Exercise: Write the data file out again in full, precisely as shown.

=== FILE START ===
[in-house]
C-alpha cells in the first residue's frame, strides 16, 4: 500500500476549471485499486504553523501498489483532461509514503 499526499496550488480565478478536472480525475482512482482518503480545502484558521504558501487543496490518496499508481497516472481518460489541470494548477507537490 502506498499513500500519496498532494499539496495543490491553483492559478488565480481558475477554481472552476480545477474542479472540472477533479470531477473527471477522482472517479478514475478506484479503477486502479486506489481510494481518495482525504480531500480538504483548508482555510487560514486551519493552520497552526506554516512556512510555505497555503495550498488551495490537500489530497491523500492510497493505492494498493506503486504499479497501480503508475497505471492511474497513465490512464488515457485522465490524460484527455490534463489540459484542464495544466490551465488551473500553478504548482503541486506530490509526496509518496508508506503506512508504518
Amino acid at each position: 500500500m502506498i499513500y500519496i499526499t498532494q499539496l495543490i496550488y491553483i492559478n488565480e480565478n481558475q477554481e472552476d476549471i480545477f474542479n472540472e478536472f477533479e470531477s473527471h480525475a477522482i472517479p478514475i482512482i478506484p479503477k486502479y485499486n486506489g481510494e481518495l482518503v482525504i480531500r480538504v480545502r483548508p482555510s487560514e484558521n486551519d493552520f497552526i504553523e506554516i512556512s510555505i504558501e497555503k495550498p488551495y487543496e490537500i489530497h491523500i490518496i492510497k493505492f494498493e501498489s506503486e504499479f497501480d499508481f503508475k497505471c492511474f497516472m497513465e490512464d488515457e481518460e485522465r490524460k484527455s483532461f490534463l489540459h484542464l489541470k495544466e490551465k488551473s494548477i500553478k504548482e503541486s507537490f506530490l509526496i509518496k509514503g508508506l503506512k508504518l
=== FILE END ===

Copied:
[in-house]
C-alpha cells in the first residue's frame, strides 16, 4: 500500500476549471485499486504553523501498489483532461509514503 499526499496550488480565478478536472480525475482512482482518503480545502484558521504558501487543496490518496499508481497516472481518460489541470494548477507537490 502506498499513500500519496498532494499539496495543490491553483492559478488565480481558475477554481472552476480545477474542479472540472477533479470531477473527471477522482472517479478514475478506484479503477486502479486506489481510494481518495482525504480531500480538504483548508482555510487560514486551519493552520497552526506554516512556512510555505497555503495550498488551495490537500489530497491523500492510497493505492494498493506503486504499479497501480503508475497505471492511474497513465490512464488515457485522465490524460484527455490534463489540459484542464495544466490551465488551473500553478504548482503541486506530490509526496509518496508508506503506512508504518
Amino acid at each position: 500500500m502506498i499513500y500519496i499526499t498532494q499539496l495543490i496550488y491553483i492559478n488565480e480565478n481558475q477554481e472552476d476549471i480545477f474542479n472540472e478536472f477533479e470531477s473527471h480525475a477522482i472517479p478514475i482512482i478506484p479503477k486502479y485499486n486506489g481510494e481518495l482518503v482525504i480531500r480538504v480545502r483548508p482555510s487560514e484558521n486551519d493552520f497552526i504553523e506554516i512556512s510555505i504558501e497555503k495550498p488551495y487543496e490537500i489530497h491523500i490518496i492510497k493505492f494498493e501498489s506503486e504499479f497501480d499508481f503508475k497505471c492511474f497516472m497513465e490512464d488515457e481518460e485522465r490524460k484527455s483532461f490534463l489540459h484542464l489541470k495544466e490551465k488551473s494548477i500553478k504548482e503541486s507537490f506530490l509526496i509518496k509514503g508508506l503506512k508504518l